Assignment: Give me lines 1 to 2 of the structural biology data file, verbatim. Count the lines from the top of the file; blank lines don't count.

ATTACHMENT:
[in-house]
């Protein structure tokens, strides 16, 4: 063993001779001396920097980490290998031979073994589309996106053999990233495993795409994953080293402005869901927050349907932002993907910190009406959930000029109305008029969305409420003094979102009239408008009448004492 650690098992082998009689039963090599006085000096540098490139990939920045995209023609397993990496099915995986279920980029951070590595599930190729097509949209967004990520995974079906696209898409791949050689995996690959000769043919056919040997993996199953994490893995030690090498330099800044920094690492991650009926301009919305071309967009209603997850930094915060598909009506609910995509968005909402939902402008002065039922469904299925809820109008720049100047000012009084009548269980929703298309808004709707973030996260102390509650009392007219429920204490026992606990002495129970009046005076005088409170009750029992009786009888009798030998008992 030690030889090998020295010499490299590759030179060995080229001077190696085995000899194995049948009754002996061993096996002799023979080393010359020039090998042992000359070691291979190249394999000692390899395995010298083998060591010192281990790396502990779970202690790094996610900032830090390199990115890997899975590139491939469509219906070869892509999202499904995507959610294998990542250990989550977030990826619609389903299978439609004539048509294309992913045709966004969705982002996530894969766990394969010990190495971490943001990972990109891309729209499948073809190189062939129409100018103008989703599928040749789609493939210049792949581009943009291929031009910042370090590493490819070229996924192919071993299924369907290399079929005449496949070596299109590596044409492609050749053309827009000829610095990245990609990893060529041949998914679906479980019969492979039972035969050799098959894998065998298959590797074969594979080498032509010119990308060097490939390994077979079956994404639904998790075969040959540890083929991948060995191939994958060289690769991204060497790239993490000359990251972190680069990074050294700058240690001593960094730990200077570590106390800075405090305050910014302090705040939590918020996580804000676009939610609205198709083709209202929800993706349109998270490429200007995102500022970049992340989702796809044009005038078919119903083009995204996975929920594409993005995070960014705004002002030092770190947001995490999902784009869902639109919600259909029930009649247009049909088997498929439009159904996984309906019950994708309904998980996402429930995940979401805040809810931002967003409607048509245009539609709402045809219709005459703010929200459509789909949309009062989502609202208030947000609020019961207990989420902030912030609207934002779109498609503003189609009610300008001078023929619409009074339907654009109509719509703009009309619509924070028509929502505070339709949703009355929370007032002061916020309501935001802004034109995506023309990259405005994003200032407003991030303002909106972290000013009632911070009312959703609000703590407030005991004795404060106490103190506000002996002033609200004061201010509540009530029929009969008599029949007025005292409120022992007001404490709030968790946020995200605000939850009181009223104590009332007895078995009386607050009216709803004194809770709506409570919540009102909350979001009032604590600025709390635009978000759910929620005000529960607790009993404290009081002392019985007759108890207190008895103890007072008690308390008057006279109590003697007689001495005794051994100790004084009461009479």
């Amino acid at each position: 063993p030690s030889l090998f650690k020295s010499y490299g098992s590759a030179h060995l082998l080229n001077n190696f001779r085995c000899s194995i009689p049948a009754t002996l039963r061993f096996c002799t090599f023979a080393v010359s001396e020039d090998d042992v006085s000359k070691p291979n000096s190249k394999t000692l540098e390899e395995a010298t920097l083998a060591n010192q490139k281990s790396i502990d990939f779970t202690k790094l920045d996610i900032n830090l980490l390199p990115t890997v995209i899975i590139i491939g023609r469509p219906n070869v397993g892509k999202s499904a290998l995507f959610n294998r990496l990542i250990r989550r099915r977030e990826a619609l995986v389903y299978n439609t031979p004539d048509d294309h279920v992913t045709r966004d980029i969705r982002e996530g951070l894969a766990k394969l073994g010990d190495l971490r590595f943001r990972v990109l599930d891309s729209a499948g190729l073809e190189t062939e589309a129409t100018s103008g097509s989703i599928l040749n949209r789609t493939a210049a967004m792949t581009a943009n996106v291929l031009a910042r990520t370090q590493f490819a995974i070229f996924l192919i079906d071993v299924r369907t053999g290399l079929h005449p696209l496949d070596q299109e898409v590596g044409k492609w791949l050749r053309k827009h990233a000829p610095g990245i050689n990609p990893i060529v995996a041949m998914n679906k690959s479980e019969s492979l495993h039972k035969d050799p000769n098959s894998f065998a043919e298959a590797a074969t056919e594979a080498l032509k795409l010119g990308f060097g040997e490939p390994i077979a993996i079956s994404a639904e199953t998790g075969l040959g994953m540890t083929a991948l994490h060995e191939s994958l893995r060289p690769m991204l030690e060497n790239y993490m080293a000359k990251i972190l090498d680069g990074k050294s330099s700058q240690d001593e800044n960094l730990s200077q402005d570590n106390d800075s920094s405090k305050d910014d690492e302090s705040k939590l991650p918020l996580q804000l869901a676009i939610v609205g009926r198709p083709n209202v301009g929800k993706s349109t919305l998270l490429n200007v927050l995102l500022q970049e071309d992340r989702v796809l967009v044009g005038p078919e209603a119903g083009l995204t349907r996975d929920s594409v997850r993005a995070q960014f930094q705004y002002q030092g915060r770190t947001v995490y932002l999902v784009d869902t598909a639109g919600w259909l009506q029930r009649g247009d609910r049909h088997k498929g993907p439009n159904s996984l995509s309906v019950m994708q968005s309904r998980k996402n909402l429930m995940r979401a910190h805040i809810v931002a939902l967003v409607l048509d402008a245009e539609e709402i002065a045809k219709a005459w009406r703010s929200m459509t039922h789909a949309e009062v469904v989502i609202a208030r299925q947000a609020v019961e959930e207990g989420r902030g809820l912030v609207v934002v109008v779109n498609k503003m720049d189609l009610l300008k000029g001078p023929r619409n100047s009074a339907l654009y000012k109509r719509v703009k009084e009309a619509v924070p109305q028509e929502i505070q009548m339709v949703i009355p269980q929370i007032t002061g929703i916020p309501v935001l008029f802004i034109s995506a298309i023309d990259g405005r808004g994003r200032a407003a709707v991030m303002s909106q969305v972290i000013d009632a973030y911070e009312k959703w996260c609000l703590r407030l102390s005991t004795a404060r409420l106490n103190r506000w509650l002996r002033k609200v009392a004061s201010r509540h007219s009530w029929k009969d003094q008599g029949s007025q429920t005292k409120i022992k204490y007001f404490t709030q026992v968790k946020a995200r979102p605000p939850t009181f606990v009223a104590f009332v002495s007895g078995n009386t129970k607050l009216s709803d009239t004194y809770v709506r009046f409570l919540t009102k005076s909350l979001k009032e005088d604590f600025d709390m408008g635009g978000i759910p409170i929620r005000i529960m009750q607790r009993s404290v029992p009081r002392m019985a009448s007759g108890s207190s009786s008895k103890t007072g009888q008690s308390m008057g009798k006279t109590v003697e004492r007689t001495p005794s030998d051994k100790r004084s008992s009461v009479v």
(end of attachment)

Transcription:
[in-house]
């Protein structure tokens, strides 16, 4: 063993001779001396920097980490290998031979073994589309996106053999990233495993795409994953080293402005869901927050349907932002993907910190009406959930000029109305008029969305409420003094979102009239408008009448004492 650690098992082998009689039963090599006085000096540098490139990939920045995209023609397993990496099915995986279920980029951070590595599930190729097509949209967004990520995974079906696209898409791949050689995996690959000769043919056919040997993996199953994490893995030690090498330099800044920094690492991650009926301009919305071309967009209603997850930094915060598909009506609910995509968005909402939902402008002065039922469904299925809820109008720049100047000012009084009548269980929703298309808004709707973030996260102390509650009392007219429920204490026992606990002495129970009046005076005088409170009750029992009786009888009798030998008992 030690030889090998020295010499490299590759030179060995080229001077190696085995000899194995049948009754002996061993096996002799023979080393010359020039090998042992000359070691291979190249394999000692390899395995010298083998060591010192281990790396502990779970202690790094996610900032830090390199990115890997899975590139491939469509219906070869892509999202499904995507959610294998990542250990989550977030990826619609389903299978439609004539048509294309992913045709966004969705982002996530894969766990394969010990190495971490943001990972990109891309729209499948073809190189062939129409100018103008989703599928040749789609493939210049792949581009943009291929031009910042370090590493490819070229996924192919071993299924369907290399079929005449496949070596299109590596044409492609050749053309827009000829610095990245990609990893060529041949998914679906479980019969492979039972035969050799098959894998065998298959590797074969594979080498032509010119990308060097490939390994077979079956994404639904998790075969040959540890083929991948060995191939994958060289690769991204060497790239993490000359990251972190680069990074050294700058240690001593960094730990200077570590106390800075405090305050910014302090705040939590918020996580804000676009939610609205198709083709209202929800993706349109998270490429200007995102500022970049992340989702796809044009005038078919119903083009995204996975929920594409993005995070960014705004002002030092770190947001995490999902784009869902639109919600259909029930009649247009049909088997498929439009159904996984309906019950994708309904998980996402429930995940979401805040809810931002967003409607048509245009539609709402045809219709005459703010929200459509789909949309009062989502609202208030947000609020019961207990989420902030912030609207934002779109498609503003189609009610300008001078023929619409009074339907654009109509719509703009009309619509924070028509929502505070339709949703009355929370007032002061916020309501935001802004034109995506023309990259405005994003200032407003991030303002909106972290000013009632911070009312959703609000703590407030005991004795404060106490103190506000002996002033609200004061201010509540009530029929009969008599029949007025005292409120022992007001404490709030968790946020995200605000939850009181009223104590009332007895078995009386607050009216709803004194809770709506409570919540009102909350979001009032604590600025709390635009978000759910929620005000529960607790009993404290009081002392019985007759108890207190008895103890007072008690308390008057006279109590003697007689001495005794051994100790004084009461009479």